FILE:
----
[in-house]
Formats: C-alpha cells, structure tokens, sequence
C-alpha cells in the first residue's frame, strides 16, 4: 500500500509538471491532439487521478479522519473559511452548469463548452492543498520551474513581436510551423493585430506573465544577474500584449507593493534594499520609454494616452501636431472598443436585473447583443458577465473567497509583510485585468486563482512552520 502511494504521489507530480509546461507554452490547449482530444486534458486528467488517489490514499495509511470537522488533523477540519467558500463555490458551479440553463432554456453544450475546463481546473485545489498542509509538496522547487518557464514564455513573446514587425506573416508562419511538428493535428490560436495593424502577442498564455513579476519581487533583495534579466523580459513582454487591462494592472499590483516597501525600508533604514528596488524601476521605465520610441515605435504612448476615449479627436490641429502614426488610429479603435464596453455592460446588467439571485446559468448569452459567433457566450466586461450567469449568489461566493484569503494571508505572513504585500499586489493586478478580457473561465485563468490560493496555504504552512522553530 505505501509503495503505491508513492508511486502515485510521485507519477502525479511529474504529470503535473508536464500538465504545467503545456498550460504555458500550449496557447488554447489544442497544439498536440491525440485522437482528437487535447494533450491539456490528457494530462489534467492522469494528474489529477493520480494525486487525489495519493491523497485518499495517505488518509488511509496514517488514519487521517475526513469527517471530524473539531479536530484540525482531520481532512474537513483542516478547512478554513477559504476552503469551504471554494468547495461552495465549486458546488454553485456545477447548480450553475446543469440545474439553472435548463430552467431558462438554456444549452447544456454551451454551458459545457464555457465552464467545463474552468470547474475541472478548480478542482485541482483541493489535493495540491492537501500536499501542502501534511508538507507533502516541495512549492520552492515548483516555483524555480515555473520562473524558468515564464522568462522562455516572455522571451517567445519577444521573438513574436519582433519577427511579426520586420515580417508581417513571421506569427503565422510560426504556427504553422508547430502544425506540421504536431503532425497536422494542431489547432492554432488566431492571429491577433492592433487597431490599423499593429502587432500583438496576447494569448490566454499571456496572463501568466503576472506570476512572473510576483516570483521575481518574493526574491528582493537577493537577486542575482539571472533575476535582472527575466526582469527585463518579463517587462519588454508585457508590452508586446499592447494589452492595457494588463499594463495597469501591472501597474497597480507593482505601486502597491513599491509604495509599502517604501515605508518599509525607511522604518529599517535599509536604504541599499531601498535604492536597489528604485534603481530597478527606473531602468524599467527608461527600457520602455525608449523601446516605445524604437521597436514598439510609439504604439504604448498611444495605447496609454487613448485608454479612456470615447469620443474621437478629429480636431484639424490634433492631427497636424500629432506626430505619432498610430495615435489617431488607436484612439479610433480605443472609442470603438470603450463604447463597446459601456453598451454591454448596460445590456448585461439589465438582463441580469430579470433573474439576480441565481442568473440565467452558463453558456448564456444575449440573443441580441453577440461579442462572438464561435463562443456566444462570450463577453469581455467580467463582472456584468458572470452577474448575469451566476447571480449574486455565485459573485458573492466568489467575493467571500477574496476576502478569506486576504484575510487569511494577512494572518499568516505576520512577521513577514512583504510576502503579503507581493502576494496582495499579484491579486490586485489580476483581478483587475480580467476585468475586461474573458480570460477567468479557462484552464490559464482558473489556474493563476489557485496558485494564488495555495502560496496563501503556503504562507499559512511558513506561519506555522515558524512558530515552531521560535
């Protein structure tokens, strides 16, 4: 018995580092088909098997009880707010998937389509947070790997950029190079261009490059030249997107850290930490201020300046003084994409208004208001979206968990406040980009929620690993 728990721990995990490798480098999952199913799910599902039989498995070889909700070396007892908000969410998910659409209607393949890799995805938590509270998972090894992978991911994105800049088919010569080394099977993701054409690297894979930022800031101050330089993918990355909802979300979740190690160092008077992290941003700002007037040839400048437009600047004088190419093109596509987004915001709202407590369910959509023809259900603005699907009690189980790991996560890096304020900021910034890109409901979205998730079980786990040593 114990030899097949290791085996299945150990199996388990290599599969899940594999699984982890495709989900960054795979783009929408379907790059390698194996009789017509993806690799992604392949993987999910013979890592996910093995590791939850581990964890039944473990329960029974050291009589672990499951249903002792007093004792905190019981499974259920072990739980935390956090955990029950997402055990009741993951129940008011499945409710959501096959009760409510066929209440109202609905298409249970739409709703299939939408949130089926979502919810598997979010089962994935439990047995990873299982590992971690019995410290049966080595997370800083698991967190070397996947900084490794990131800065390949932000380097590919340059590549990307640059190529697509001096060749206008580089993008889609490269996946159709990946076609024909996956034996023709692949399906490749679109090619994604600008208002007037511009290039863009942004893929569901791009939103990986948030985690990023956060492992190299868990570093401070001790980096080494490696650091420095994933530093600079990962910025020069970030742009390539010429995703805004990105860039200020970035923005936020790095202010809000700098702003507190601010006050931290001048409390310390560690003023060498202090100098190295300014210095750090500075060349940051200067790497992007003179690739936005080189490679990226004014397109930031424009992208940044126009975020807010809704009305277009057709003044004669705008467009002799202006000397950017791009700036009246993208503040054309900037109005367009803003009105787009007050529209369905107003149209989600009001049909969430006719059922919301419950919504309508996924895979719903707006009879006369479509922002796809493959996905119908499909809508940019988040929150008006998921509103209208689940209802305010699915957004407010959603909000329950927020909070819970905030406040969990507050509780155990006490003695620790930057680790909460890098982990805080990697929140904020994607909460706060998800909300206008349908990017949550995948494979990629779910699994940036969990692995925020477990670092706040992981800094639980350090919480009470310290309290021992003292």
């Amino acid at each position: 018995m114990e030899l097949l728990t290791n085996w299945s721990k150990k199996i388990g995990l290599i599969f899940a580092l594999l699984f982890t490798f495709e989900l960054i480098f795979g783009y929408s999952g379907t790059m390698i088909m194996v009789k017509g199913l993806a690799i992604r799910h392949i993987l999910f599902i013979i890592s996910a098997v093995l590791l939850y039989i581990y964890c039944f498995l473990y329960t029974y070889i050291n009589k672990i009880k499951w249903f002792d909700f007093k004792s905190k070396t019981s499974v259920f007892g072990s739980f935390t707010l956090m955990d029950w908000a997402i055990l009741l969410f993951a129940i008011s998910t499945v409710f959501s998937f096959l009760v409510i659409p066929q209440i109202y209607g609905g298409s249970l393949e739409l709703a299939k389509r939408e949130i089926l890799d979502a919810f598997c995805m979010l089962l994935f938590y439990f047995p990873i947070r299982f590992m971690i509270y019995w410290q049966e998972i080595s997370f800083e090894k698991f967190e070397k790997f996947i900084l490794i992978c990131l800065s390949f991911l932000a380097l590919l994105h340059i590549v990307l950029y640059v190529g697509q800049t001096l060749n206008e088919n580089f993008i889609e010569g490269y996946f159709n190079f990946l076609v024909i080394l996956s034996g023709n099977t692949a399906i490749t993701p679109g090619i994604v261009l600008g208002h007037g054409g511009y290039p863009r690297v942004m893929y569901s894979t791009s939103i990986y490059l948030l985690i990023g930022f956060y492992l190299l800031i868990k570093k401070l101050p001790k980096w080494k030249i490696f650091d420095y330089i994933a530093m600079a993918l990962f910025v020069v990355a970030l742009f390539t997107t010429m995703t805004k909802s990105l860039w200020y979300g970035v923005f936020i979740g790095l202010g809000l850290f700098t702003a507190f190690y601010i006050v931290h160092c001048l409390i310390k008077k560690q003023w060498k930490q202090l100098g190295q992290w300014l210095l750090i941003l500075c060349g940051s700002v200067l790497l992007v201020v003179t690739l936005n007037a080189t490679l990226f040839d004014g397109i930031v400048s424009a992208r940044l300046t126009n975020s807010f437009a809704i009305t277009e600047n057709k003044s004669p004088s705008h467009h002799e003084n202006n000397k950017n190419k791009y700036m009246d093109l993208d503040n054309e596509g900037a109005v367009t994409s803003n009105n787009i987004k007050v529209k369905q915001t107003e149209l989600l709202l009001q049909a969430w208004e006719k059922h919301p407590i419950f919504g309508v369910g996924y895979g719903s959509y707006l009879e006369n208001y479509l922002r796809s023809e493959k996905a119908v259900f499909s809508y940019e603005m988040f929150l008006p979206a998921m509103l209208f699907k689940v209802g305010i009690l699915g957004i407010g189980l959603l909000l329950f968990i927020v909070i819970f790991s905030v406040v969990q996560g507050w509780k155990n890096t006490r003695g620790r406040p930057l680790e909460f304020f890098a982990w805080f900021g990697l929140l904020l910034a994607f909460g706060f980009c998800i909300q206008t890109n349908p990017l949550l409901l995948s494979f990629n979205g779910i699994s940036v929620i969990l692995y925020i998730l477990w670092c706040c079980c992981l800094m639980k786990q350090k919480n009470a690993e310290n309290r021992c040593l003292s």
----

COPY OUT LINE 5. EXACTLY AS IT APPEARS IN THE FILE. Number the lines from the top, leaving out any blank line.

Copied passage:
């Amino acid at each position: 018995m114990e030899l097949l728990t290791n085996w299945s721990k150990k199996i388990g995990l290599i599969f899940a580092l594999l699984f982890t490798f495709e989900l960054i480098f795979g783009y929408s999952g379907t790059m390698i088909m194996v009789k017509g199913l993806a690799i992604r799910h392949i993987l999910f599902i013979i890592s996910a098997v093995l590791l939850y039989i581990y964890c039944f498995l473990y329960t029974y070889i050291n009589k672990i009880k499951w249903f002792d909700f007093k004792s905190k070396t019981s499974v259920f007892g072990s739980f935390t707010l956090m955990d029950w908000a997402i055990l009741l969410f993951a129940i008011s998910t499945v409710f959501s998937f096959l009760v409510i659409p066929q209440i109202y209607g609905g298409s249970l393949e739409l709703a299939k389509r939408e949130i089926l890799d979502a919810f598997c995805m979010l089962l994935f938590y439990f047995p990873i947070r299982f590992m971690i509270y019995w410290q049966e998972i080595s997370f800083e090894k698991f967190e070397k790997f996947i900084l490794i992978c990131l800065s390949f991911l932000a380097l590919l994105h340059i590549v990307l950029y640059v190529g697509q800049t001096l060749n206008e088919n580089f993008i889609e010569g490269y996946f159709n190079f990946l076609v024909i080394l996956s034996g023709n099977t692949a399906i490749t993701p679109g090619i994604v261009l600008g208002h007037g054409g511009y290039p863009r690297v942004m893929y569901s894979t791009s939103i990986y490059l948030l985690i990023g930022f956060y492992l190299l800031i868990k570093k401070l101050p001790k980096w080494k030249i490696f650091d420095y330089i994933a530093m600079a993918l990962f910025v020069v990355a970030l742009f390539t997107t010429m995703t805004k909802s990105l860039w200020y979300g970035v923005f936020i979740g790095l202010g809000l850290f700098t702003a507190f190690y601010i006050v931290h160092c001048l409390i310390k008077k560690q003023w060498k930490q202090l100098g190295q992290w300014l210095l750090i941003l500075c060349g940051s700002v200067l790497l992007v201020v003179t690739l936005n007037a080189t490679l990226f040839d004014g397109i930031v400048s424009a992208r940044l300046t126009n975020s807010f437009a809704i009305t277009e600047n057709k003044s004669p004088s705008h467009h002799e003084n202006n000397k950017n190419k791009y700036m009246d093109l993208d503040n054309e596509g900037a109005v367009t994409s803003n009105n787009i987004k007050v529209k369905q915001t107003e149209l989600l709202l009001q049909a969430w208004e006719k059922h919301p407590i419950f919504g309508v369910g996924y895979g719903s959509y707006l009879e006369n208001y479509l922002r796809s023809e493959k996905a119908v259900f499909s809508y940019e603005m988040f929150l008006p979206a998921m509103l209208f699907k689940v209802g305010i009690l699915g957004i407010g189980l959603l909000l329950f968990i927020v909070i819970f790991s905030v406040v969990q996560g507050w509780k155990n890096t006490r003695g620790r406040p930057l680790e909460f304020f890098a982990w805080f900021g990697l929140l904020l910034a994607f909460g706060f980009c998800i909300q206008t890109n349908p990017l949550l409901l995948s494979f990629n979205g779910i699994s940036v929620i969990l692995y925020i998730l477990w670092c706040c079980c992981l800094m639980k786990q350090k919480n009470a690993e310290n309290r021992c040593l003292s």